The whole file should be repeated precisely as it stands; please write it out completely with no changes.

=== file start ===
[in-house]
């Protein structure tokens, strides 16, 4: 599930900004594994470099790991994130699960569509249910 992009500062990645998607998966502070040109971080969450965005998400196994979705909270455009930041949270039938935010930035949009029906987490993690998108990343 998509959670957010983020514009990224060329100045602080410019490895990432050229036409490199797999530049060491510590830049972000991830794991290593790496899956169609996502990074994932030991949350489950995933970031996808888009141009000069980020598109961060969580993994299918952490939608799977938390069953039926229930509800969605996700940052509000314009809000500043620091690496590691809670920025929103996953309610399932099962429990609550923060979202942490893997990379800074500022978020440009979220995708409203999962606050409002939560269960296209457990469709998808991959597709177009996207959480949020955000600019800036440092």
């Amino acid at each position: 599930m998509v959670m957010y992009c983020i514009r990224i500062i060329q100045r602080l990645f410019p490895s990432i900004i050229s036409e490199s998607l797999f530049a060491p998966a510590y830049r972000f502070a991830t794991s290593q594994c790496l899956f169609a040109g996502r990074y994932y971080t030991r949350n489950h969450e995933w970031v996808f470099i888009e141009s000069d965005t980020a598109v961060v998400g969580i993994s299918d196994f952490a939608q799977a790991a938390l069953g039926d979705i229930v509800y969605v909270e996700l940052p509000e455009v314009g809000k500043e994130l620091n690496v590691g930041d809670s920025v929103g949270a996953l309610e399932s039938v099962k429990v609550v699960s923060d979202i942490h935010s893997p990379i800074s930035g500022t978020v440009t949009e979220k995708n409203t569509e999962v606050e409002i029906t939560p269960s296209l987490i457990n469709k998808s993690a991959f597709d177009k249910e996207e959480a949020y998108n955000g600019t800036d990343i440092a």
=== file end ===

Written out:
[in-house]
């Protein structure tokens, strides 16, 4: 599930900004594994470099790991994130699960569509249910 992009500062990645998607998966502070040109971080969450965005998400196994979705909270455009930041949270039938935010930035949009029906987490993690998108990343 998509959670957010983020514009990224060329100045602080410019490895990432050229036409490199797999530049060491510590830049972000991830794991290593790496899956169609996502990074994932030991949350489950995933970031996808888009141009000069980020598109961060969580993994299918952490939608799977938390069953039926229930509800969605996700940052509000314009809000500043620091690496590691809670920025929103996953309610399932099962429990609550923060979202942490893997990379800074500022978020440009979220995708409203999962606050409002939560269960296209457990469709998808991959597709177009996207959480949020955000600019800036440092």
């Amino acid at each position: 599930m998509v959670m957010y992009c983020i514009r990224i500062i060329q100045r602080l990645f410019p490895s990432i900004i050229s036409e490199s998607l797999f530049a060491p998966a510590y830049r972000f502070a991830t794991s290593q594994c790496l899956f169609a040109g996502r990074y994932y971080t030991r949350n489950h969450e995933w970031v996808f470099i888009e141009s000069d965005t980020a598109v961060v998400g969580i993994s299918d196994f952490a939608q799977a790991a938390l069953g039926d979705i229930v509800y969605v909270e996700l940052p509000e455009v314009g809000k500043e994130l620091n690496v590691g930041d809670s920025v929103g949270a996953l309610e399932s039938v099962k429990v609550v699960s923060d979202i942490h935010s893997p990379i800074s930035g500022t978020v440009t949009e979220k995708n409203t569509e999962v606050e409002i029906t939560p269960s296209l987490i457990n469709k998808s993690a991959f597709d177009k249910e996207e959480a949020y998108n955000g600019t800036d990343i440092a």